• The symbol for negation is tilde ~
    • If M=“All humans are mortal,” then
      • ~M=“It is not the case that all humans are mortal.”
      • ~M=“Some humans are not mortal.”
      • ~M=“Not all humans are mortal.”
      • ~M=“It is false that all humans are mortal.”
        • All these can be symbolized with ~M
truth table for negation
Truth Table for Negation

Where p is any statement, its negation is ~p

disjunction
Disjunction
  • Disjunction of two statements: “…or…”
  • Symbol is “ v ” (wedge) (i.e. A v B = A or B)
    • Weak (inclusive) sense: can be either case, and possibly both
      • Ex. “Salad or dessert” (well, you can have both)
      • We will treat all disjunctions in this sense (unless a problem explicitly says otherwise)
    • Strong (exclusive) sense: one and only one
      • Ex. “A or B” (you can have A or B, at least onebut not both)
    • The two component statements so combined are called “disjuncts”
disjunction truth table
Disjunction Truth Table

A (weak) disjunction is false only in the case that both its disjuncts are false

disjunction13
Disjunction
  • Translate:“You will do poorly on the exam unless you study.”
    • P=“You will do poorly on the exam.”
    • S=“You study.”
  • P v S
  • “Unless” = v
punctuation
Punctuation
  • As in mathematics, it is important to correctly punctuate logical parts of an argument
    • Ex. (2x3)+6 = 12 whereas 2x(3+6)= 18
    • Ex. p • q v r (this is ambiguous)
  • To avoid ambiguity and make meaning clear
  • Make sure to order sets of parentheses when necessary:
    • Example: { A • [(B v C) • (C v D)] } • ~E
      • { [ ( ) ] }
punctuation15
Punctuation
  • “Either Fillmore or Harding was the greatest American president.”
    • F v H
  • To say “Neither Fillmore nor Harding was the greatest American president.” (the negation of the first statement)
    • ~(F v H) OR (~F) • (~H)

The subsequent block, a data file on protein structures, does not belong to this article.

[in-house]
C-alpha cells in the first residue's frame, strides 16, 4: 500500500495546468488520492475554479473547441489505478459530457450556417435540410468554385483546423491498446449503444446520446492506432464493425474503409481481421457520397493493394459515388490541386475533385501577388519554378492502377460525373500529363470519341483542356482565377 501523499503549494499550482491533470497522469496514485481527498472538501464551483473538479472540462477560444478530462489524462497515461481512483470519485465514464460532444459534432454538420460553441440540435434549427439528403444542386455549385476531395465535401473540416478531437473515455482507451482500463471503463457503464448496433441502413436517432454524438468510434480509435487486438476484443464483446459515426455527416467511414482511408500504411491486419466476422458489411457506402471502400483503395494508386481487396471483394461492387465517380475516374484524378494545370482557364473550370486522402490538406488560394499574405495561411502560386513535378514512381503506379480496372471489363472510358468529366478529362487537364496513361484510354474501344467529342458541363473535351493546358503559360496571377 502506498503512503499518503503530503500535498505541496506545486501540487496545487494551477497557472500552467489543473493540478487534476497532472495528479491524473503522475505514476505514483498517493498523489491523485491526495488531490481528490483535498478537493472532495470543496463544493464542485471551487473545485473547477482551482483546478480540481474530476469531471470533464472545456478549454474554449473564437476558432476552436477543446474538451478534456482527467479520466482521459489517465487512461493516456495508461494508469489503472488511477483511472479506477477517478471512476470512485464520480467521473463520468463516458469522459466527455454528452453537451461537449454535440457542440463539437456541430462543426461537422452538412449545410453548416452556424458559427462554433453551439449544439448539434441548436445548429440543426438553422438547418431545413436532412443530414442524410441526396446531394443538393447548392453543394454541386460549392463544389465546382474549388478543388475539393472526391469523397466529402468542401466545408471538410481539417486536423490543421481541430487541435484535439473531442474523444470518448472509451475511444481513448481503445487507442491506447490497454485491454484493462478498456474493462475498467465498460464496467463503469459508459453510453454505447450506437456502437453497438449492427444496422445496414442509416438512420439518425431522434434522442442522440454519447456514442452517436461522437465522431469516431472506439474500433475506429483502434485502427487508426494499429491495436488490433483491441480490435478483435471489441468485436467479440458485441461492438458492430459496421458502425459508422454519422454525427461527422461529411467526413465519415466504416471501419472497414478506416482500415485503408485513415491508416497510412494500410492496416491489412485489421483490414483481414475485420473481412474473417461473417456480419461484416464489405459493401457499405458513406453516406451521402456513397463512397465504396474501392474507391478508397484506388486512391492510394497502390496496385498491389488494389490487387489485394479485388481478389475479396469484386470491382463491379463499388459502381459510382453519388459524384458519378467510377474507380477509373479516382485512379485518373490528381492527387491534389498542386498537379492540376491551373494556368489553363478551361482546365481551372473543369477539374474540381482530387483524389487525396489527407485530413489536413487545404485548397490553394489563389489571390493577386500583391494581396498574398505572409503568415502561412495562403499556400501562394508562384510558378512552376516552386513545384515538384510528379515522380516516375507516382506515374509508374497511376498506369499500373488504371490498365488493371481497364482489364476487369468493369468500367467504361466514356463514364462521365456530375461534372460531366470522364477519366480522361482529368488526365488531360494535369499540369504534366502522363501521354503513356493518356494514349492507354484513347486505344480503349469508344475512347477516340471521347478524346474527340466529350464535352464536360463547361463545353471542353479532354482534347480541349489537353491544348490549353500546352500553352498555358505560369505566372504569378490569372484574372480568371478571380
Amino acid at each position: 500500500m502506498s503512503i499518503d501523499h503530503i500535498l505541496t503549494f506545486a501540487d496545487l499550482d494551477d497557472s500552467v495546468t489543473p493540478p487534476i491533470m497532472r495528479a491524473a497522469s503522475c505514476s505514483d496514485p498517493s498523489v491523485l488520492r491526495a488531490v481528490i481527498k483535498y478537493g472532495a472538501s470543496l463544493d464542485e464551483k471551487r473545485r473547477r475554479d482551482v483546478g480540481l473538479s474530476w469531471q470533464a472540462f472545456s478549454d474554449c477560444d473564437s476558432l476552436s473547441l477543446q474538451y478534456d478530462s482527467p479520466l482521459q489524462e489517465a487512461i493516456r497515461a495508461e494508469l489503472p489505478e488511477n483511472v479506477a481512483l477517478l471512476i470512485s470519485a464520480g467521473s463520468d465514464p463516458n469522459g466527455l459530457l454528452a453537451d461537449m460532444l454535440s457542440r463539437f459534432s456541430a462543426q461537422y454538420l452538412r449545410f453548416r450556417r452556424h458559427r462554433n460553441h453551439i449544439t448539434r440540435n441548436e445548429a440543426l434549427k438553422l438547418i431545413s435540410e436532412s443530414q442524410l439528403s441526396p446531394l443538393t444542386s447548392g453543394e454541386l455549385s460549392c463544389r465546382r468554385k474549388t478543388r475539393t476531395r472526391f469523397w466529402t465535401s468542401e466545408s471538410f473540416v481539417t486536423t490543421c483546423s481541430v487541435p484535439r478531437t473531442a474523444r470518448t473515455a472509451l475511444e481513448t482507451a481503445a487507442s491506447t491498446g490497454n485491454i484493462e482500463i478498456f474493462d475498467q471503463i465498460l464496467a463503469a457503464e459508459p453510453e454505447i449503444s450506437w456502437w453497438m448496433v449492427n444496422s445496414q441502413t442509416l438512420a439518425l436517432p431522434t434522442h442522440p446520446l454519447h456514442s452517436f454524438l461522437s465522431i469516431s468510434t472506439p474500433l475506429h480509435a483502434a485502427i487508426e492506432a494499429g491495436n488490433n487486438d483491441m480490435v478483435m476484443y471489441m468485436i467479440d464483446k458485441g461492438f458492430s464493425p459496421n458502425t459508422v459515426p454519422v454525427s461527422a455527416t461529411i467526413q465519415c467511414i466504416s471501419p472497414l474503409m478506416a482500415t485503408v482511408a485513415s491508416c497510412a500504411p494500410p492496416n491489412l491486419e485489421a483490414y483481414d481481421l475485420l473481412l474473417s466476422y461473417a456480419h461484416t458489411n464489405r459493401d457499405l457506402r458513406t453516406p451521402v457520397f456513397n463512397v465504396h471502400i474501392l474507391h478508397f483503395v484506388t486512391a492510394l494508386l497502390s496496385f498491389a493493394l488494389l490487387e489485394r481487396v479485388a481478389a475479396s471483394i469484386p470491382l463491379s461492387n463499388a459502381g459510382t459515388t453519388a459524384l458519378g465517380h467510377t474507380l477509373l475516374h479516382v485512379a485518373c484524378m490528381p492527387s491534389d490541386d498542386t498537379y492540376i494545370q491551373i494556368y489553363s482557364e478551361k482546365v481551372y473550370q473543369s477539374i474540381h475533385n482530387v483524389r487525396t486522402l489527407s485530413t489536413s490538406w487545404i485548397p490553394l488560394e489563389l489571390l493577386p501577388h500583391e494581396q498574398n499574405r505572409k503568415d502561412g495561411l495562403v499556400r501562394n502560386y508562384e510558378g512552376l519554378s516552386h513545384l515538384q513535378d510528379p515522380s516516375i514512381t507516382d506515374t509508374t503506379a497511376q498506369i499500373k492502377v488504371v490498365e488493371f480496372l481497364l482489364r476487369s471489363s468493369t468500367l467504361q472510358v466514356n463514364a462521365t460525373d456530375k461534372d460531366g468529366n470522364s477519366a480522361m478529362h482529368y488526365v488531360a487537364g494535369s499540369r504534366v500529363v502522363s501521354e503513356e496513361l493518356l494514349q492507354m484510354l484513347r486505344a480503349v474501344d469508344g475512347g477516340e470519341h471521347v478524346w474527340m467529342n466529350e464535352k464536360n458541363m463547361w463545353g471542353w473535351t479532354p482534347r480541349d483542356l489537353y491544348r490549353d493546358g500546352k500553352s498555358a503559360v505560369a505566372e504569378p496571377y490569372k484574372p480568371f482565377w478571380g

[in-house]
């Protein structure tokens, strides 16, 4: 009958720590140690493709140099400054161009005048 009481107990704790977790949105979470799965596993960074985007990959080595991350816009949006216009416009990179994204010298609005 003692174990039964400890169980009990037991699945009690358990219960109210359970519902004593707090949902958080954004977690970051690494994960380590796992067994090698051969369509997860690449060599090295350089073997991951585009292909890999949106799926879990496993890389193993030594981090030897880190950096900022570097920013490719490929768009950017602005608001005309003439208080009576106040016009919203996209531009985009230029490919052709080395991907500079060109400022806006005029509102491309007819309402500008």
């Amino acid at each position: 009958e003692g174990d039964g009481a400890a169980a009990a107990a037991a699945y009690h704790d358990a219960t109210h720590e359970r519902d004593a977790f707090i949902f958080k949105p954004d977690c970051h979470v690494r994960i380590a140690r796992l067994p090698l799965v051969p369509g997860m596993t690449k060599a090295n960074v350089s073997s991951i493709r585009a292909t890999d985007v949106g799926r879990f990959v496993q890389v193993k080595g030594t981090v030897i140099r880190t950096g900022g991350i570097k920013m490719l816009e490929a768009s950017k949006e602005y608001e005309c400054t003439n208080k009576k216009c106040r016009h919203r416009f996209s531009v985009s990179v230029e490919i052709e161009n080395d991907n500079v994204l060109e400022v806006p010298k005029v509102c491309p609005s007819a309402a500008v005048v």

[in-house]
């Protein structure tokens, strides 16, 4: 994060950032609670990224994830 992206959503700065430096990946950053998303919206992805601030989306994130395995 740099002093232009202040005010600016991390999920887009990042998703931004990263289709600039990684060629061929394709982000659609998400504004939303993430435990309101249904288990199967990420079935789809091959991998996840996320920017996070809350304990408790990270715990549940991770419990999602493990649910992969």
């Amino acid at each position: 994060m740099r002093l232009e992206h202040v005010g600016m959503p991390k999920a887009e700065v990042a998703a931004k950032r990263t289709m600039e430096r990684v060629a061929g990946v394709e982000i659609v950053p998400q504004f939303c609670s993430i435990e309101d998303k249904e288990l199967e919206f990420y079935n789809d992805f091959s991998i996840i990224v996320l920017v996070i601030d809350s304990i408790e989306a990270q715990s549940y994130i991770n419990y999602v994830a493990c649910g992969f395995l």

punctuation16
Punctuation
  • “Jamal and Derek will both not be elected.”
    • ~J • ~D
      • In any formula the negation symbol will be understood to apply to the smallest statement that the punctuation permits
      • i.e. above is NOT taken to mean “~[J • (~D)]”
  • “Jamal and Derek both will not be elected.”
    • ~(J •D)
example
Example
  • Rome is the capital of Italy or Rome is the capital of Spain.
    • I=“Rome is the capital of Italy”
    • S=“Rome is the capital of Spain”
    • I v S
    • Now that we have the logical formula, we can use the truth tables to figure out the truth value of this statement
      • When doing truth values, do the innermost conjunctions/disjunctions/negations first, working your way outwards
slide18

I v S

  • We know that Rome is the capital of Italy and that Rome is not the capital of Spain.
    • So we know that “I” is True, and that “S” is False. We put these values directly under their corresponding letter
  • We know that for a disjunction, if at least one of the disjuncts is T, this is enough to make the whole disjunction T
    • We put this truth value (that of the whole disjunction) under the v (wedge)
slide19
Note
    • When doing truth values, do the innermost conjunctions/disjunctions/negations first, working your way outwards
        • Ex. Do ( ) first, then [ ], then finally { }
  • Homework: Page 309-310 Part I (try 5 of these)Page 310 Part II (try 10 of these)